Despite his involvement in some of the most important research in digital audio recording, Elliot Mazer has been an outspoken critic of the sound quality of digital recording and playback systems: "I don't think people get goose bumps from MP3 files" is his current mantra. Neil Young, too, is well known for his hostility to the 'digital' sound of compact discs, and has consistently blocked the reissue of several of his albums in the format, including the classic On The Beach. "I was unhappy with low-sample-rate digital stuff, but we thought early PCM sounded cool," explains Elliot. "I did the first CD remaster of Harvest and it sounded as good as it could back in the early '80s. Then one day we A/B'd Bruce Springsteen's Born To Run CD against vinyl and were aghast at how much better the vinyl sounded."
Some engineers and producers favour analogue media because they like the characteristic sound that can be imparted by tape compression, or the bass response associated with recording at 15ips. Mazer, however, likes good analogue systems for their neutrality and transparency, which he feels is not matched by digital recorders running at low sample rates. "My theory is that when you hear a recording and you do not hear the system, it's analogue," he explains. "I think that analogue by nature is more neutral than most digital systems. Good analogue seems to make a pleasing recording better than or at least different to digital."
He is less impressed by the value of those audible sonic artifacts associated with analogue recording: "You can use 'analogue' effects for digital recordings if you wish. There are 'analogue' plug-ins and ways to create head bumps, and you can add as much tape hiss as needed to digital projects. So-called 'tape compression' is an interesting concept. Personally, I do not like it when the quality of the sound of an instrument or voice changes as the dynamics vary in a recording. Many recordings thin the voice when it peaks. This happens often when the singer is working hard to get out that high 'C' with a lot of passion. The recording chain takes over and squashes the thing. I do agree that a lot of analogue tape compression is less deadly than that top bit in non-HD Pro Tools systems. I don't have preconceptions about how things should sound, but I like to be able to control how things sound and sometimes accidents create the most appropriate recordings.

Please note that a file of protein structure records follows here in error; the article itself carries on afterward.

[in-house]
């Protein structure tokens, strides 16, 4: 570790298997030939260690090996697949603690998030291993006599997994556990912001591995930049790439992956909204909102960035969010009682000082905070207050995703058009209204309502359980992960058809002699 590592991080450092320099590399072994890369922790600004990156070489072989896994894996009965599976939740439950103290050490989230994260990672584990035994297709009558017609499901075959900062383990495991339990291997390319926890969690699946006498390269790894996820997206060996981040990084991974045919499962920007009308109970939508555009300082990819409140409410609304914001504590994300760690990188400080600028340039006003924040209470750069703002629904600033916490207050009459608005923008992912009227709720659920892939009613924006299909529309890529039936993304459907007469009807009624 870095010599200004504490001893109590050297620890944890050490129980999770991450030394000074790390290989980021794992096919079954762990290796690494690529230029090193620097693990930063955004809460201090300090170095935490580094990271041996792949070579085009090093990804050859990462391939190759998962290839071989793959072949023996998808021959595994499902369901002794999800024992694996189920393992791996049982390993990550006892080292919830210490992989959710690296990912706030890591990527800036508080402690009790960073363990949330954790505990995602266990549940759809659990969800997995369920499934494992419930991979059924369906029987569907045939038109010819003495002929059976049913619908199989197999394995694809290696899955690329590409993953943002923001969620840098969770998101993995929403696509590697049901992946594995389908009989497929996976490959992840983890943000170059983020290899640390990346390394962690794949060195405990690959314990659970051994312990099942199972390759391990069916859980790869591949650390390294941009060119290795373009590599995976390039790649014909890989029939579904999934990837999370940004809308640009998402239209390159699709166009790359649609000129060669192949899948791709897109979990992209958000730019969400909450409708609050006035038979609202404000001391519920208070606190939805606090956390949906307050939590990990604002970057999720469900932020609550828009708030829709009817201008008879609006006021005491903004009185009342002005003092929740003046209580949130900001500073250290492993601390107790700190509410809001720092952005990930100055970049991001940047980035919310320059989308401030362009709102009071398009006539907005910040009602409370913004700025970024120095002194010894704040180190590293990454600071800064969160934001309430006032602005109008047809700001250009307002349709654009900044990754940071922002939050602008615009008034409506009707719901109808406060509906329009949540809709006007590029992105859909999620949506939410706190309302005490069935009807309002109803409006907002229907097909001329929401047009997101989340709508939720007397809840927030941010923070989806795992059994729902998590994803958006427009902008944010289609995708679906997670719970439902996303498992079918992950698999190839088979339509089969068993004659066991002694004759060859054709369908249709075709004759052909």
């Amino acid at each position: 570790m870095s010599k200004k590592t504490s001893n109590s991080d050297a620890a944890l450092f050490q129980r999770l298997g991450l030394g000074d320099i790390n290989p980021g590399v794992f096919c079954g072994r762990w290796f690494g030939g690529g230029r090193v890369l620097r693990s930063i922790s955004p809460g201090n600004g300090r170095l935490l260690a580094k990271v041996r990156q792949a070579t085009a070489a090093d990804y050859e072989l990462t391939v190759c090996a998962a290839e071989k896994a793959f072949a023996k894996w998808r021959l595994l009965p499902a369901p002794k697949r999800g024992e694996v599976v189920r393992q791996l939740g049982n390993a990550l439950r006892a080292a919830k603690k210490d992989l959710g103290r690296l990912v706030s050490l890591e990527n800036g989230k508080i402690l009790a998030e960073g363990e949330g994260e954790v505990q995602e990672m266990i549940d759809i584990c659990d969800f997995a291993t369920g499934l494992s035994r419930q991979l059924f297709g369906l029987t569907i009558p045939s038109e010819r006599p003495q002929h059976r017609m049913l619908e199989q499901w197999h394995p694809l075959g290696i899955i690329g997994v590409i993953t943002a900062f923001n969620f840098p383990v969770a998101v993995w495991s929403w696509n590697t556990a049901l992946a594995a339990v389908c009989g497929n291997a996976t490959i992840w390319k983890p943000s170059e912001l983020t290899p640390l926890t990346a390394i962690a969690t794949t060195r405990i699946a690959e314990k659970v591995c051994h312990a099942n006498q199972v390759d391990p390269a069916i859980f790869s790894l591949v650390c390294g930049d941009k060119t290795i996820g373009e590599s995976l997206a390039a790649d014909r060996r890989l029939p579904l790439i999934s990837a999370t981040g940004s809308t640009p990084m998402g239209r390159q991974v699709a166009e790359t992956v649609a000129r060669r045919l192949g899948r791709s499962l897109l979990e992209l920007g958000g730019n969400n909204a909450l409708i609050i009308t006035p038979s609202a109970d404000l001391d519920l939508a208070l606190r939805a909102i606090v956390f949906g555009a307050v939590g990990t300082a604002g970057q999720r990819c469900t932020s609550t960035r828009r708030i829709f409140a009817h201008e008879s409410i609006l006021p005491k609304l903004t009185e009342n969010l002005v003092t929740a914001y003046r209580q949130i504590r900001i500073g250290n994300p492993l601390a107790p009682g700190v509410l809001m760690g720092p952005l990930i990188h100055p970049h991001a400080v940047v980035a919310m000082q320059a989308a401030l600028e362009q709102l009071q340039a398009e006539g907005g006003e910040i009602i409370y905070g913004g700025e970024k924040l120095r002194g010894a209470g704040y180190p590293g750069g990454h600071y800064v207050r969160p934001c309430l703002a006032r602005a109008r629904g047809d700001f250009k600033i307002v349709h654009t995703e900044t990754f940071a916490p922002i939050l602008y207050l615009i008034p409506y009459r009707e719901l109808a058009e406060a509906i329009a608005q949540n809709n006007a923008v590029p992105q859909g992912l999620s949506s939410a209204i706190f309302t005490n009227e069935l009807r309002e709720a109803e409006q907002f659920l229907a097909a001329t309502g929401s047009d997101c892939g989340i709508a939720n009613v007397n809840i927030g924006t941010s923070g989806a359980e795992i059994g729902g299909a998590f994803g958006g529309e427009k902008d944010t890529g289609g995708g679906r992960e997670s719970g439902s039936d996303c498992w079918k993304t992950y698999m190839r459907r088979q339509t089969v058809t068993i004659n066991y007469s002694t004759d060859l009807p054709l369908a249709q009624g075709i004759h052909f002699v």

"Bass and other long-wave information sounds different in analogue for many reasons. One of them I believe is called FM noise — frequency-modulated noise. If you record a staccato bass note on an analogue machine, you hear a 'fuffing' sound on playback. I hate that sound, but some people think that that is the true nature of a recorded bass. To me it sounds like putting a newspaper over the speaker cone: every time the speaker moves the paper rattles. The head bumps also make people think that the bass is punchier on playback, but for me it just changes the harmonics of the bass. I know how to make the thing more punchy.
"Today, the best analogue system, by far, is the ATR Services custom-built ATR with ARIA electronics and Flux Magnetics heads. These people have upped the ante. Check out how great some of the Stones CD/SACD discs sound. From what I have heard, they tried many different ways of transferring the original masters (when available) to DSD. When they got this ATR, things really happened. In 2002 we have a new fantastic analogue tape recorder. This machine is available quarter-inch two-track up to two-inch 16-track. I will use this machine at 15 or 30 ips, with or without Dolby SR. When it comes down to it, the project dictates the medium."
As CD gives way to DVD-Audio and SACD, however, both Young and Mazer are converted to the merits of newer digital recording and playback formats, and Elliot recently produced a DVD-Audio version of Harvest to mark the 30th anniversary of its original release. So when did he finally feel that digital recording moved from being an interesting experiment to being a viable technology for making records? "Last year I heard 192kHz sampling at 24 bits and, for the first time, I felt that we could make great-sounding recordings in the digital domain. Today I am using a Pro Tools HD system at 192kHz with 100 percent dynamic and static automation. This thing is amazing. It sounds like analogue."